Unions, School Committees Push Back on Move to Bring Mass. Students Back in April

The head of the Massachusetts Teachers Association called the state's drive to get students back in class "a top-down mandate" while some school committee members said the sudden announcement upended months of planning

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Teachers unions and school committee members are pushing back against a move to get students back into the classroom full time at Massachusetts schools.

Elementary and Secondary Commissioner Jeff Riley said Tuesday that it's time to begin the process of resuming in-person learning, citing improving health metrics and mitigation measures in place across the state's districts.

"The evidence on this one is crystal clear and has been for months -- it's safe to teach kids in the classroom, regardless of the community transmission rate, as long as people abide by the protocols," Riley said.

Massachusetts Teachers Association President Merrie Najimy said Riley's announcement of the plan was "simply a bait-and-switch move to cover up his massive failure around the vaccine, including not having a real plan to get educators vaccinated."

The executive director of the Massachusetts Association of School Committees, Glenn Koocher, emphasized how many unknowns are still at play: “We don’t know whether the teachers will be vaccinated -- too many unknowns to be able to say this is when you’re going to make that decision and this is when you’re going to be going back to school.”

Riley, who joined Gov. Charlie Baker and Education Secretary James Peyser on Tuesday afternoon to announce the push, told Board of Elementary and Secondary Education members that he plans to ask them in March to give him the authority to determine when hybrid and remote school models no longer count for learning hours, as part of a broader plan to return more students to physical school buildings.

"I think we all agree there's no substitute for in-person learning, especially for kids in elementary school," Baker said. "The best place for kids is in the classroom."

Riley said he would take a "phased approach to returning students into the classrooms, working closely with state health officials and medical experts." He said his plan would focus on elementary school students first, with the initial goal of having them learning in-person five days a week this April.

Almost a year after schools moved to remote learning, Massachusetts is pushing for students to return to the classroom full-time.

He told the board he would then plan to phase in middle and high school students by the end of this school year.

Najimy was very critical of the plan from Baker and Riley.

"It's another demonstration of the commissioner's arrogance to create a top-down mandate without having any conversation with the people who are impacted," Najimy said.

Parents would still be able to choose remote learning for their child through the end of the year, Riley said, and there would be a waiver process for districts that might need a more incremental approach.

Najimy argued that the move not only disproportionately affects the most vulnerable communities, but it puts unvaccinated teachers in a vulnerable position.

"If he wants his goal of getting us back into the buildings, give us the added layer of protection of the vaccine," Najimy said.

Education officials across Massachusetts are still weighing the state's back-to-school proposal.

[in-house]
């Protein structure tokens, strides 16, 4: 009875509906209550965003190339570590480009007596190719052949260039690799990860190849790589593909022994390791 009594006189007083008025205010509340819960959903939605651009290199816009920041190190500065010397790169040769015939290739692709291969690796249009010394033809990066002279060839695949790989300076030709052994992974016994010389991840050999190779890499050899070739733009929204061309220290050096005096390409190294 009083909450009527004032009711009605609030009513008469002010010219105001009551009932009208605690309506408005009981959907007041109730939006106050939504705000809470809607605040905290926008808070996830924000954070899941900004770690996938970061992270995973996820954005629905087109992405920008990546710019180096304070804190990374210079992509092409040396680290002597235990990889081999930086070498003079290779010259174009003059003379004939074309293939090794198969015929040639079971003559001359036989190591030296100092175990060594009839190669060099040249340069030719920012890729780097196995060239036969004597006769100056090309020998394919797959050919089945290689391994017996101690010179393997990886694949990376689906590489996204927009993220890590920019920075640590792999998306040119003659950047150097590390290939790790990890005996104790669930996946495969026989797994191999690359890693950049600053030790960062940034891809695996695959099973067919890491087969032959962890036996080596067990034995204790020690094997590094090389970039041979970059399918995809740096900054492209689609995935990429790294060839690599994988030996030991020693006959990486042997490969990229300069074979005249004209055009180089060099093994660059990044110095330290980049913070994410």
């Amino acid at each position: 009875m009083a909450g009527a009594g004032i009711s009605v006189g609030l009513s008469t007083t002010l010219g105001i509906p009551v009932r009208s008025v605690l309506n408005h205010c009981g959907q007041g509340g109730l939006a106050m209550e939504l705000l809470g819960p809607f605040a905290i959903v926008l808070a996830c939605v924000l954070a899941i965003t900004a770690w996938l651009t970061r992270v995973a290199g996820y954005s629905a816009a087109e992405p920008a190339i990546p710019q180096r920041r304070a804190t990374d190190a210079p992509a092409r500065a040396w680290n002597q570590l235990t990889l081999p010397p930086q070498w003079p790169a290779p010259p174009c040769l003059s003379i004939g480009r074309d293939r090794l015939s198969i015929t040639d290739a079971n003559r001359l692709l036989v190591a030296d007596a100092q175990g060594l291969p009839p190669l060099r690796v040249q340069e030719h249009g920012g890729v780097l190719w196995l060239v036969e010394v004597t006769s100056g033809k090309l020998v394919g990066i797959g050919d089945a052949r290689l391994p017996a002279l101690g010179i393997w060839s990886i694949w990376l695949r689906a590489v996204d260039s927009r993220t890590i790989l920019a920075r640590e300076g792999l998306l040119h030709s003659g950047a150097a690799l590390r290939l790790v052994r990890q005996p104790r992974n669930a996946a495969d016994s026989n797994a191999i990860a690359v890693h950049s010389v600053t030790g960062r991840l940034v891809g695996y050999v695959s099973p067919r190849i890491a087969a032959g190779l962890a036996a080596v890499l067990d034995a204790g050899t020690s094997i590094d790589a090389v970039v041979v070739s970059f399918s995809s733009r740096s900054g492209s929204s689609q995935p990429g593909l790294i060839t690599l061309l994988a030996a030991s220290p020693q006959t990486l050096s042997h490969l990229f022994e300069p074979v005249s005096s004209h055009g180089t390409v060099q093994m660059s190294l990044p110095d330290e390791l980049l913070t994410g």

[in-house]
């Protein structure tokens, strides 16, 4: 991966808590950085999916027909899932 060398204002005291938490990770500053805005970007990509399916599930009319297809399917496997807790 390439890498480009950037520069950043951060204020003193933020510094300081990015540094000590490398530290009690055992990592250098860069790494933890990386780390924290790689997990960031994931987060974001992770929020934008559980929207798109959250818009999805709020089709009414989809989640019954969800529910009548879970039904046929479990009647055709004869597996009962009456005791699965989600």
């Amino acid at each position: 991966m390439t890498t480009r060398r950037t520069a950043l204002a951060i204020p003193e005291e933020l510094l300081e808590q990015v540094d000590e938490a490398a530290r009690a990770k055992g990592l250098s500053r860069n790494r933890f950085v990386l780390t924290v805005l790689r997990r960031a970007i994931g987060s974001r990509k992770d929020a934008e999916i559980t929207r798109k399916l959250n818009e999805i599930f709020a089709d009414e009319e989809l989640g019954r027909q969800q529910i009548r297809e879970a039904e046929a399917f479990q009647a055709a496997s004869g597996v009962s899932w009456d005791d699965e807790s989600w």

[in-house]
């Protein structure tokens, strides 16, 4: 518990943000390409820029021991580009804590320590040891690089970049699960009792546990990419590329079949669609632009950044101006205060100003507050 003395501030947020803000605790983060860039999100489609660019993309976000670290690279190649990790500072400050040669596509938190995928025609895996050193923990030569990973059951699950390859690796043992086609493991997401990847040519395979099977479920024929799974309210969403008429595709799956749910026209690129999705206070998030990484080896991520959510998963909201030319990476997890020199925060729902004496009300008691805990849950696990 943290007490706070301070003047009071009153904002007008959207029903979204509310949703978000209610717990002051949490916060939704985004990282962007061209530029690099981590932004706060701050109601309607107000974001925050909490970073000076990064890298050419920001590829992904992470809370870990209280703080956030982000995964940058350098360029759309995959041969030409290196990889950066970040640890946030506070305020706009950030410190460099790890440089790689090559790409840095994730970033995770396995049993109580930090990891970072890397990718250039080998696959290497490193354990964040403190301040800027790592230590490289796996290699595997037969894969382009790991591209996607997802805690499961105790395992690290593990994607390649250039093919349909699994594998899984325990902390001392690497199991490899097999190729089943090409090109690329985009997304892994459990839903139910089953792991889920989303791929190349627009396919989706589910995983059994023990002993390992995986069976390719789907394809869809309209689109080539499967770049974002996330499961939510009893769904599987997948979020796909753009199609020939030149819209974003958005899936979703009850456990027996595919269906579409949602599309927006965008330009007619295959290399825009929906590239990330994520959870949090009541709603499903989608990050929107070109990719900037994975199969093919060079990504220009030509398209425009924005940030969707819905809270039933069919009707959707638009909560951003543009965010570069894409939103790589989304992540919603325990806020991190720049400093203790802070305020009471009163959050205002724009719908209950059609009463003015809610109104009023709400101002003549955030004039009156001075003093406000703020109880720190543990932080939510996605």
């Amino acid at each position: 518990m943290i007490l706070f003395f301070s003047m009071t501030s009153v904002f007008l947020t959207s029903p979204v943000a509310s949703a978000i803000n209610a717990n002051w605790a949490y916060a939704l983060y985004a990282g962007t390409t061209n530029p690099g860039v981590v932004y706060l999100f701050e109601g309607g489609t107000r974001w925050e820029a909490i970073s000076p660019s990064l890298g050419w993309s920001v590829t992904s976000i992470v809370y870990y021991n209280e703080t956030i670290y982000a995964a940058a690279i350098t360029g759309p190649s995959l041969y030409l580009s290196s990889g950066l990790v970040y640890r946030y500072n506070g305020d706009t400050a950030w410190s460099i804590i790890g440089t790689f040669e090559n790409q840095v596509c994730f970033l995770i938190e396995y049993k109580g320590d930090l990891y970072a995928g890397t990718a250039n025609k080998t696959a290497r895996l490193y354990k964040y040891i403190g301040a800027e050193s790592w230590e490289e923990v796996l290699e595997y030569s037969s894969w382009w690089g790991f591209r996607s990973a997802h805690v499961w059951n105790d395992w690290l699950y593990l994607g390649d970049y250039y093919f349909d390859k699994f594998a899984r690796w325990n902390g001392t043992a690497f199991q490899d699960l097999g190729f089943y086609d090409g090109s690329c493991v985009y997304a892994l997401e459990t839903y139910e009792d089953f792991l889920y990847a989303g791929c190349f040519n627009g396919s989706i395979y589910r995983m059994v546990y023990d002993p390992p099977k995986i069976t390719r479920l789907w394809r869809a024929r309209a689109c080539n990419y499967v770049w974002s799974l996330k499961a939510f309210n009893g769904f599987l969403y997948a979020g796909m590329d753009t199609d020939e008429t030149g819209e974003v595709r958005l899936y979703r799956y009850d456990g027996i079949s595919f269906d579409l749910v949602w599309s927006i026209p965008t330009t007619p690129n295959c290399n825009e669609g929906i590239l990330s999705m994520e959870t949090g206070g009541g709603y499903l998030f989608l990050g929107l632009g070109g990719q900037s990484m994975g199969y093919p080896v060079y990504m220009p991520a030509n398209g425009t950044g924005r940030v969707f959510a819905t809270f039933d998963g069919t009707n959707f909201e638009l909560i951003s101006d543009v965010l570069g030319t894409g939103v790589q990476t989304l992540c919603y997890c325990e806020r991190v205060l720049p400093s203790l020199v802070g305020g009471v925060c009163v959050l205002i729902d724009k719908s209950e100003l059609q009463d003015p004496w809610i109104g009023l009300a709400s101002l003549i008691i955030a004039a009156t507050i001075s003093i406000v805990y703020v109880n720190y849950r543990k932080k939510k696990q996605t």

For Massachusetts school committees, the plan's sudden announcement upended months of planning -- Worcester School Committee member Tracy O’Connell Novick said "it throws everybody kind of into chaos."

In Worcester, concerns over ventilation systems and high COVID case levels have kept kids remote since March. And O’Connell Novick said there’s simply not enough room in the buildings to bring all students back, even three feet apart.

“There’s going to be people who are going to complain that somehow it’s the teachers’ fault, there’s going to be parents who demand this and not understand why it isn’t happening,” O’Connell Novick said

Framingham School Committee member Scott Wadland said this undermines the exhaustive work school committees have been doing to tailor a plan to their district’s unique needs and replaces it with a one-size-fits-all plan.

“We have a near 70-page back-to-school plan that deals with COVID. It was arrived at through extensive negotiation and discussion with our teachers’ union and with our local public health officials,” Wadland said.

“For us, being a rural district, the busing is dangerous,” said David Young with the Pioneer Valley Regional School Committee.

As Massachusetts pushes to bring students back to classrooms, school districts are concerned that there won't be enough space to social distance.

Small or large, many districts have concerns over COVID transmission. Young said it’s not worth the risk.

“I will admit that there are deficiencies in the hybrid model and in distance learning, and that it is not for everyone,” he said, “but getting COVID is not for anyone.”

School committees still don’t have any real specifics on the state’s plan to bring students back five days a week, so they’re left waiting like the rest of us for another week or two before DESE releases the full plan.

Educators aren't unanimous on the issue. Adam Cole, a teacher in Needham, is in favor of going back full time. He said kids have lost a lot this year.

"They're losing their spark a little bit," he said. "They're losing their motivation."

"I don't believe that unions are negotiating right now for what's best for the children," argued Beth Humberd of Bring Kids Back MA.

State House News Service
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